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Burning Man is Turning 21
In a couple of weeks I will be joining 40,000 artists, misfits, deviants, hippies, vampires, musicians, furries, and nudists to participate in the 21st Burning Man Festivalin the Black Rock Desert of Nevada. So if you happen to be strolling through Venice Beach during the week of Aug. 27- Sept. 3 and wonder where all the freaks are at don’t be alarmed, we’re all just taking a much needed vacation from the default world. I have signed on as your resident tour guide of this giant party in the desert, which has been described as Disneyland for adults if it was run by Mad Max. Since there will be no internet, no telephones, no cell phone service, television, or indoor plumbing on the playa, I will be publishing my report when I get back (if I survive).
Los Angeles is home to the 2nd largest Burning Man community (SF has us beat) and there are Burning Man related parties and events occurring almost every weekend in the city. Burning Man is an event that has no headline act (other than burning a wooden statue), and yet manages to satisfy it's participants with an entire week of art, music, fire, and hippie-love. Burning Man has been featured or parodied in episodes of Malcom in the Middle, South Park, and Reno 911. Celebrities like Daryl Hannah, Courtney Cox, David Arquette, Sting, Robin Williams, and Joan Baez have been known to anonymously wander around the playa. Not only has the festival become a playground for Silicone Valley billionaires and hippie engineers, but it has become an institution for an alternative lifestyle in the world.
This year Burning Man turns 21, and like any other 21 year old is experiencing some growing pains. "The Green Man" is this year's theme, which highlights humanity's struggle to coexist and redefine it's relationship with nature. And for the first time BM founder, Larry Harvey, has invited green-energy corporations to display their wares and ideas to create a world's fair for green technology in a 30,000 square foot exhibition space named The Green Man Pavilion. This has led to some controversy within the BM community. Purists and veteran burners consider this as a breach to one of the Burning Man principles of Decommodification. Participants have resisted the temptations of capitalism and have always opted for the participatory experience. Burning Man has never allowed commercial sponsorship or advertising in its event, and although the companies invited will not be allowed to hand out business cards, display their logos, or advertise themselves on the playa, there are those that are skeptical.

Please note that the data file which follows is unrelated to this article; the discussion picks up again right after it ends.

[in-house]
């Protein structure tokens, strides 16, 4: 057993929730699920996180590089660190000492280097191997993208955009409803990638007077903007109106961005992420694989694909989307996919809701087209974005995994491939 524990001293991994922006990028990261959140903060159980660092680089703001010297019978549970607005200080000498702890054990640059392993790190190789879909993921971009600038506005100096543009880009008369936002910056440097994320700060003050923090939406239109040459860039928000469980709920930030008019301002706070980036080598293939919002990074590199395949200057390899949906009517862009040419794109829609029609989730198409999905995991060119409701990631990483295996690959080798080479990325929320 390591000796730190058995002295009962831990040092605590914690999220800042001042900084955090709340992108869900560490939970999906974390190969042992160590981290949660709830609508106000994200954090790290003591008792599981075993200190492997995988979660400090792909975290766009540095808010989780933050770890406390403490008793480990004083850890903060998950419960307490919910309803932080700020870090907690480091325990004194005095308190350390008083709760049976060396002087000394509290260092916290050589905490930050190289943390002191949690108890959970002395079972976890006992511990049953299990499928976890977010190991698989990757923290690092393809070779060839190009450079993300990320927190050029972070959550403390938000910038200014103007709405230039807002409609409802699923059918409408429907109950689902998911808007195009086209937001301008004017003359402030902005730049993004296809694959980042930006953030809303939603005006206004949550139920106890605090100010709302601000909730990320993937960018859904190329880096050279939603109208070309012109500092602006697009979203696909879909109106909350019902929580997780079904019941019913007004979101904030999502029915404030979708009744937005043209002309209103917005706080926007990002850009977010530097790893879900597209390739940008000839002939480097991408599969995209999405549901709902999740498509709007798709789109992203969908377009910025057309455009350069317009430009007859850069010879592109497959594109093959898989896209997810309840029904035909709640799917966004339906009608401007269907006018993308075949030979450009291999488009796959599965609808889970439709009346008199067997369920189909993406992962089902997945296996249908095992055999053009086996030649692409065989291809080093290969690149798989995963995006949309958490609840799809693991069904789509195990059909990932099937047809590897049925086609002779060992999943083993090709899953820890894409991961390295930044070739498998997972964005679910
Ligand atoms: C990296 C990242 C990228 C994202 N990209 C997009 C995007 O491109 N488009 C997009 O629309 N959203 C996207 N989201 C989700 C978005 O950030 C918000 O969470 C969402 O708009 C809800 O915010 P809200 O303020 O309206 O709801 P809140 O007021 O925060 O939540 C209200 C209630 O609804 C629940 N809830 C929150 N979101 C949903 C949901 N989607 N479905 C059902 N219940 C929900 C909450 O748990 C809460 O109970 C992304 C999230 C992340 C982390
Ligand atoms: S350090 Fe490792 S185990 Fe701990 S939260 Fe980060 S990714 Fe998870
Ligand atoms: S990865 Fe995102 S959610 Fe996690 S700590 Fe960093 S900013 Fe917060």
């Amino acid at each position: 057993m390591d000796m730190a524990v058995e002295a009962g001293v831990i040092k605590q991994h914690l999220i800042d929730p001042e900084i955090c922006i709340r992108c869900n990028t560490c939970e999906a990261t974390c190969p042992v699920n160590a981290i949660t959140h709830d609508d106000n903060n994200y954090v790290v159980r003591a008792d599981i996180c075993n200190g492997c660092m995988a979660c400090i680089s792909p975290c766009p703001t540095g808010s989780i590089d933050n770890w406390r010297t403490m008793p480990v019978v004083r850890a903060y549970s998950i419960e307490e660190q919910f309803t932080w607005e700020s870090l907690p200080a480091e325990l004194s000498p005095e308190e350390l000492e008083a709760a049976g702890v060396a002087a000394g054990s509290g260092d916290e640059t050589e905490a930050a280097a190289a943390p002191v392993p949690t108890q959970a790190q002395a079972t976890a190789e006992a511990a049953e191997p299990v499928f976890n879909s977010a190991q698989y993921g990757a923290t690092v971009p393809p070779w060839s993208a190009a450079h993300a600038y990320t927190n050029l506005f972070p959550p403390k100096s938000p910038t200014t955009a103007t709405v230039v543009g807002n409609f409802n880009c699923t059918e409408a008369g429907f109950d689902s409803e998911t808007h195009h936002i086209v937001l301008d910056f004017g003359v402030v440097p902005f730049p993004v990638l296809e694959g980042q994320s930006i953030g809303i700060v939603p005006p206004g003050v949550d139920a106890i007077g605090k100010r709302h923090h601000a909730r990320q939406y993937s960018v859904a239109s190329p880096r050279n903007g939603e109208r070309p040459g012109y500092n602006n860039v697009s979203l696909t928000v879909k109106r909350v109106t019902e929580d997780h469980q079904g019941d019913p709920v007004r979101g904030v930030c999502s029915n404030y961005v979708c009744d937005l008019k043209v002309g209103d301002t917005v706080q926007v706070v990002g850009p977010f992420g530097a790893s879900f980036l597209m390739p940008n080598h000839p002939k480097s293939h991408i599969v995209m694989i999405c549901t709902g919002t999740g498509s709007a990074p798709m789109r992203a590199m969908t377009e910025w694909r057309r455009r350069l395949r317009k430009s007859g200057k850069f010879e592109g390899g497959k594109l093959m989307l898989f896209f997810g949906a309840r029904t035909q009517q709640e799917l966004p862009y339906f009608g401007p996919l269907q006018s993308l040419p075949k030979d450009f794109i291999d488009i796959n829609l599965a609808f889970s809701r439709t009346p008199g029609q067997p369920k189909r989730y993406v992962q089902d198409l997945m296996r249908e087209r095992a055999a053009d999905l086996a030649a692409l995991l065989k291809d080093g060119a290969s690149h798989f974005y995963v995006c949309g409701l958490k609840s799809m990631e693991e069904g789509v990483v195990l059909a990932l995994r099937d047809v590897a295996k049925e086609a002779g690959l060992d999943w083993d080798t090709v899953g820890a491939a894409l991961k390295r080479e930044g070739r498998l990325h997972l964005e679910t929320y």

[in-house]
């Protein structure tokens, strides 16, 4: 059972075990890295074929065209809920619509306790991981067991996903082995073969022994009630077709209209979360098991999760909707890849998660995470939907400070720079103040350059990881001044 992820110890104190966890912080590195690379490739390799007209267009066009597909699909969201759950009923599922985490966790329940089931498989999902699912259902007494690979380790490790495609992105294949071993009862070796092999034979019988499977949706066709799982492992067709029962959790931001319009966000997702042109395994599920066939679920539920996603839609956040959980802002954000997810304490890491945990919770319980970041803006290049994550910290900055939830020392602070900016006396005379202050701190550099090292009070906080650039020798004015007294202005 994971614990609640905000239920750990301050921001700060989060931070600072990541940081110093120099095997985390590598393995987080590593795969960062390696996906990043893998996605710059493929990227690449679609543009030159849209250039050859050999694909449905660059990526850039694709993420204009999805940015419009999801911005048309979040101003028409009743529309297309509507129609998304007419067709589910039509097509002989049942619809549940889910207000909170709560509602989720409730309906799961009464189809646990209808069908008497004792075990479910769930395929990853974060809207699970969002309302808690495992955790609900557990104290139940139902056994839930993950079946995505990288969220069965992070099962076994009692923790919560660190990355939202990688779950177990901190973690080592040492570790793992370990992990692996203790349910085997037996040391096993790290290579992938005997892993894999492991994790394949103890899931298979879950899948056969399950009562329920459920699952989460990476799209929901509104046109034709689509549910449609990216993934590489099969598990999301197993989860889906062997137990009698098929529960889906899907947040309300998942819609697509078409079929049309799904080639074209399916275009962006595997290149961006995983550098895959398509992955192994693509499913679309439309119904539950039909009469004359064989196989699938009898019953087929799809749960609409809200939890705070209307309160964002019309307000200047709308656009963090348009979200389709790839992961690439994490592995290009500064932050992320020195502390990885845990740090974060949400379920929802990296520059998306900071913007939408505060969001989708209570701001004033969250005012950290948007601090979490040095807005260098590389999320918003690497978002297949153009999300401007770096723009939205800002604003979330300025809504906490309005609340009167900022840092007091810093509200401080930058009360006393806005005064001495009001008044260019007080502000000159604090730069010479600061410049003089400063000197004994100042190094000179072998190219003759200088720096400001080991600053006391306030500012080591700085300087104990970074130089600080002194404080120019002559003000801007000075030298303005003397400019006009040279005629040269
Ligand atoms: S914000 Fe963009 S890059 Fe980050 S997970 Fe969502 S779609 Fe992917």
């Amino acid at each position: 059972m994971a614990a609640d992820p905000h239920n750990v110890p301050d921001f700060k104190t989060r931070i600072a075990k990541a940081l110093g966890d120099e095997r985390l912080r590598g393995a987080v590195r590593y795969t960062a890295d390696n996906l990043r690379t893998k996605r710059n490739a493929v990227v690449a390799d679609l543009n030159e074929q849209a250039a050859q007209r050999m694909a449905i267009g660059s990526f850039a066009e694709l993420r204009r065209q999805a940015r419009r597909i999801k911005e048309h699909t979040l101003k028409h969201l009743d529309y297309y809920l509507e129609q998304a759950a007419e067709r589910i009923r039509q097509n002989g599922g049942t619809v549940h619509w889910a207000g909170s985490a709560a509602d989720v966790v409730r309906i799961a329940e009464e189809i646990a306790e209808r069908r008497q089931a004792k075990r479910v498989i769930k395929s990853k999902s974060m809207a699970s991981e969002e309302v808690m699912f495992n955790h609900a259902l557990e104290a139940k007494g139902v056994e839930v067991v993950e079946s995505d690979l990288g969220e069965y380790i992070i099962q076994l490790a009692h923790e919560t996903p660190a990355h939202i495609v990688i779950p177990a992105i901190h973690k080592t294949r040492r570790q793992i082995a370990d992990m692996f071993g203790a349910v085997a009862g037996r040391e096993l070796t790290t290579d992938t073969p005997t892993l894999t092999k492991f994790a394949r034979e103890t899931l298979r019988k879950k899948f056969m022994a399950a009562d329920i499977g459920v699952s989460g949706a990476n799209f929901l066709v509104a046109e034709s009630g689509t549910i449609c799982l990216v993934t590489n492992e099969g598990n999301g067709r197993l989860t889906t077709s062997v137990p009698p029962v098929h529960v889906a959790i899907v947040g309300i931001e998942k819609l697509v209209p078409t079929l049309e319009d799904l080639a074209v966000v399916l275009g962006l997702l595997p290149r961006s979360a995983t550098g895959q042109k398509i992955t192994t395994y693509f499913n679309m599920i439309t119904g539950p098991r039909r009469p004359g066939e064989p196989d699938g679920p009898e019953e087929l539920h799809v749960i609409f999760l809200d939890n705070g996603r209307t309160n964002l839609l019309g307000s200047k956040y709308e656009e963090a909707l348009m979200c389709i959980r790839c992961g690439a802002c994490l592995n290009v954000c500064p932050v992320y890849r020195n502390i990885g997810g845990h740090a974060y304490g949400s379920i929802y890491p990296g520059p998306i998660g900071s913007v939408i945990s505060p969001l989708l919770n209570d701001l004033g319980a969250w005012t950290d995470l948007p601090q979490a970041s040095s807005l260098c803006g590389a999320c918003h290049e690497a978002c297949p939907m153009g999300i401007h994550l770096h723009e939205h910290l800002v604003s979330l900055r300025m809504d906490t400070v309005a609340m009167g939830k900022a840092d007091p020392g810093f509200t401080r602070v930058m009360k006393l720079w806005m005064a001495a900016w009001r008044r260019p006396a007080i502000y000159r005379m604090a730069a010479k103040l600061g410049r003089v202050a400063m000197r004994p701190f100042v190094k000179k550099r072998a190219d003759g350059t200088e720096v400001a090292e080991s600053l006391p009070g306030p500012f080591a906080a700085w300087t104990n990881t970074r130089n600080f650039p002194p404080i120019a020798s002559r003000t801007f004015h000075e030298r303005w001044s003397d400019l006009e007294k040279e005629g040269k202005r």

Despite the controversies and criticism from outside and inside the community, Burning Man continues to grow in leaps and bounds each year, organizers are expecting their biggest event yet. Artists such as Ben Shearn of L.A. based Do Lab, Mike Ross, Kate Raudenbush, and David Best (who will be creating the Temple of Forgiveness) will be present to display their latest manifestations on the playa. L.A.-based Burning Man camps such as Soulicious and Red Light District have been busy for months raising funds to assure that this year's burn will be one to remember. You can check out some pictures of last year's event here. So in a couple of weeks if L.A. isn't feeling as weird or as freaky as it usually does, don't worry, we'll be back the following week.
all photos by me, Ryan Jesena